Noah Becker's whitehot magazine of contemporary art
0

August 2008, Melbourne Art Fair


View of David Griggs’ Frog Boy’s Dissertation into a New Karaoke Cult
2008
Commissioned by Melbourne Art Fair
Image taken by Jeremy Drape

Melbourne Art Fair
Royal Exhibition Building
July 30 Through AUGUST 3, 2008

Money

Money

Money

Free-flowing bottles of Chandon (but not Moet and Chandon), Peking duck, sushi, veal sausages, quiche and some delicious mushroom treats: These were some of the presents for the lucky 3000 people with a ticket to the 11th Biennial Melbourne Art Fair’s vernissage. Held in the world heritage listed Royal Exhibition Building, the art fair attracted artists such as Bill Henson, Patricia Piccinini, Tracey Moffatt and Richard Bell who shared the limelight with emerging stars, Christian Thompson, Lane Cormick, Selina Ou and Ben Quilty. Meanwhile, maverick performance artist Stelarc who has recently become part of the Scott Livesey Galleries stable was reportedly showing off his extra ear, which is permanently positioned on his forearm (post incredibly complex surgery). In their stalls, gallery directors and their assistants liased and pushed the buttons on the Eftpos machines to complete their sales transactions. David Griggs’ large-scale circus tent Frog Boy’s Dissertation into a New Karaoke Cult (2008) stood in the centre of the art fair. The work was not a subtle reference to the carnivalesque nature of art fairs.


South Project
Melbourne Art Fair Project Rooms
reading south
Image taken by Jeremy Drape


Peter Hennessey,My Humvee
2008
Melbourne Art Fair Commission
Image taken by Jeremy Drape

MAF is not a timid event. From the 30th of July to the 3rd of August, 3000 works, 900 artists and 80 galleries are put on show. This year 30,000 people visited the fair, indicating a 16% increase in visitor numbers since the 2006 MAF, which attracted 26,000 people. Perhaps most importantly however is the number of art sales. In 2008, MAF generated AUD$12.1 million in art sales, a substantial increase from its 2006 figure, AUD$10.5 million. Art fairs, like commercial galleries, are part of a capitalist art community. The motivation for the art market and art fair boom is clear. We are currently experiencing record prices for works by living artists. Lucian Freud’s Benefits Supervisor Sleeping recently sold for US$33.6 million dollars, beating the previous record, held by Jeff Koons. His work Hanging Heart (1996-2004) had sold for US$23.5 million at Sotheby’s in New York in November 2007. While the 1980s was certainly an introduction to the love making between art and money, the recent boom in art fairs and art work sales are testaments to the commodification of art and its current and increasing cultural significance and worth.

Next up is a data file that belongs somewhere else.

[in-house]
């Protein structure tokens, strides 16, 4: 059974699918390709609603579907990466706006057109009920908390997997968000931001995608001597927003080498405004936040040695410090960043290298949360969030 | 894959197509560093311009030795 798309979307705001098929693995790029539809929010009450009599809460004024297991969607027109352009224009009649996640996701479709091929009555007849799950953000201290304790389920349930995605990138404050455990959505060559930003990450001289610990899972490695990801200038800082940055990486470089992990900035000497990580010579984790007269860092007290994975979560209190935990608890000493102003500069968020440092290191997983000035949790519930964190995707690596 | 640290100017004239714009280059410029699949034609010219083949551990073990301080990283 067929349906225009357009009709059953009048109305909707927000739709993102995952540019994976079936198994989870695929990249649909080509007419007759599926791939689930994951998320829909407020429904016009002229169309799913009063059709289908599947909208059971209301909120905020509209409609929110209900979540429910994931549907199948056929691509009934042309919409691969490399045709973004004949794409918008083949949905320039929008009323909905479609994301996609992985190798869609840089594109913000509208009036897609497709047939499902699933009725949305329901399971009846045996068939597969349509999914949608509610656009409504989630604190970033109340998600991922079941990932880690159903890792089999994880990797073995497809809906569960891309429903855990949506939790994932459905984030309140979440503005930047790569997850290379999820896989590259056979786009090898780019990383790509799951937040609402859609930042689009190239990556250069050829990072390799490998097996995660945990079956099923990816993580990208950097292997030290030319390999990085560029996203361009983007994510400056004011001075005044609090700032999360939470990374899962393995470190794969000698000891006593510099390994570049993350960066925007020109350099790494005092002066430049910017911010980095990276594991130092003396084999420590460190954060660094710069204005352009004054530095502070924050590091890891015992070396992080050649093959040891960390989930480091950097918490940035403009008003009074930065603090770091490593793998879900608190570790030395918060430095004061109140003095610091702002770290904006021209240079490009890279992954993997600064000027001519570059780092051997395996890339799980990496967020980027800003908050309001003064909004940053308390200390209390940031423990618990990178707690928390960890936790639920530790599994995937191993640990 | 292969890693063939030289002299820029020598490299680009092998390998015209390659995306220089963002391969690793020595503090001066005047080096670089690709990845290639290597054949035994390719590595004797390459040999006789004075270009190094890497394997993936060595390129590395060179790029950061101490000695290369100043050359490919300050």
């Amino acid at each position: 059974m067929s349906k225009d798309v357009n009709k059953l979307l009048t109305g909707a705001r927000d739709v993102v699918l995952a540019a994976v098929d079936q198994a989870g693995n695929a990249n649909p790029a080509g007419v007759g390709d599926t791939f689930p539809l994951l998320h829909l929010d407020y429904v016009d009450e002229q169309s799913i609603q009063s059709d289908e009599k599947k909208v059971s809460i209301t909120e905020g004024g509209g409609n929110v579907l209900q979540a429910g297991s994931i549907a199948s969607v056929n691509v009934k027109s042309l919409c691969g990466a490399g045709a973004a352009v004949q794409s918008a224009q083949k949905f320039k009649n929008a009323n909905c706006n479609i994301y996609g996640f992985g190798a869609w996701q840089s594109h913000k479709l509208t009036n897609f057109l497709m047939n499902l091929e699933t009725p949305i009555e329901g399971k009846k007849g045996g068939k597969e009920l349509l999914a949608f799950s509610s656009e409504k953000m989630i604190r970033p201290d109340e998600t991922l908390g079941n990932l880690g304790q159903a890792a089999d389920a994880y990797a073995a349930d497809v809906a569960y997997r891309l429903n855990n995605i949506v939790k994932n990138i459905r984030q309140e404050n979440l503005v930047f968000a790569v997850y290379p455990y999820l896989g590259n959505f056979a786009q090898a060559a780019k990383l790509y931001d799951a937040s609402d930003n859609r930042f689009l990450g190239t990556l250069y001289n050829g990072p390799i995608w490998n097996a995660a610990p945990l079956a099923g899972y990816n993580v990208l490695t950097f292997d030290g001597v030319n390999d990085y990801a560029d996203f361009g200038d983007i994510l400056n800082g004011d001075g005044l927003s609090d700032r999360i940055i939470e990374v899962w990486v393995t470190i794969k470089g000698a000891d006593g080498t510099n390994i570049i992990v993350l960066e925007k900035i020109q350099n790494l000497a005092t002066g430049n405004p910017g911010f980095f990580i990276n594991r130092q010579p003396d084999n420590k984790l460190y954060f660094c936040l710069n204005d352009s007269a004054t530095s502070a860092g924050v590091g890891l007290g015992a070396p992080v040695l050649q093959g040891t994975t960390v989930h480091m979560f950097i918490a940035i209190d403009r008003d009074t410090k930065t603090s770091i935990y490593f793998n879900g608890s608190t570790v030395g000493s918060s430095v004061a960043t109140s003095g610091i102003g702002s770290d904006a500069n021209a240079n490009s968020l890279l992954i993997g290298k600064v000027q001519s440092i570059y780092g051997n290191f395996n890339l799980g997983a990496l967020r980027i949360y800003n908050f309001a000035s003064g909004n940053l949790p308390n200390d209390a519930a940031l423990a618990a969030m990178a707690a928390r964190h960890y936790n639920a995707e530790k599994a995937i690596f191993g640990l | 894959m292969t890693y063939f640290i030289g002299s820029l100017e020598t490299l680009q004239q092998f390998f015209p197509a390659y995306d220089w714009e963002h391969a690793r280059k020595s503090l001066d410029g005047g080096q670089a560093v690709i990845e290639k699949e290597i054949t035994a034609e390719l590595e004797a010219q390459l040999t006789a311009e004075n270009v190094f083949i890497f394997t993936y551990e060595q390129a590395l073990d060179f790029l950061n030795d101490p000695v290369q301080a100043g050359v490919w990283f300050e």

At this years MAF, Callum Morton’s Threw at This and That (2008) sold to an Australian private collector for AUD$200,000. Louise Weavers, Last Full Measure of Devotion (Emerald Bear) (2008) sold for $77, 000. Kathryn Del Barton, the unofficial Australian art star, sold a sculpture for over $200,000 to a public institution. While these prices may not be impressive compared to what various UK and Chinese artists fetch for their works, they are nonetheless high prices for living Australian contemporary artists.


 Right: Callum Morton
 Anna Schwartz Gallery
 Image taken by Jeremy Drape


Tolarno Galleries
Patricia Piccinini, Not Quite Animal (Transgenic skull for the Young Family)
2008
Image taken by Jeremy Drape

Talking about money and art makes some people angry, others feel compromised, however most people at the art fair seemed to feel at ease. Perhaps the Chandon acted as lubrication. People were certainly having fun and consuming. With talk in the wider public sphere of restrained consumer confidence, a damaging 7-year high Australian Reserve Bank interest rate, and the ridiculous price for the price of petrol, it is clear that MAF juxtaposes itself with the wider community’s spending habits.

Certainly, Australian commercial galleries and buyers are catching on to the potentiality of art as commodity. There is both talk and demand for MAF to become an annual event. However, while the potentiality of art as money is being realised, a recent panel discussion facilitated by the Art Market Report noted that Australian commercial galleries and artists have not yet fully grasped the necessity and promise to exhibit Australian artists outside Australia. Perhaps Australia’s provincialism/parochialism problem is still present. Perhaps it is about to change.

Veronica Tello



Veronica Tello is currently completing her MA at the University of Melbourne. Her thesis examines the intersections of art and politics.
veronica.m.tello@gmail.com

view all articles from this author

Reader Comments (0)


Your comments. . .


Your First Name (not shown):
Your Last Name (not shown):
Your Email Address (not shown):
Your Username: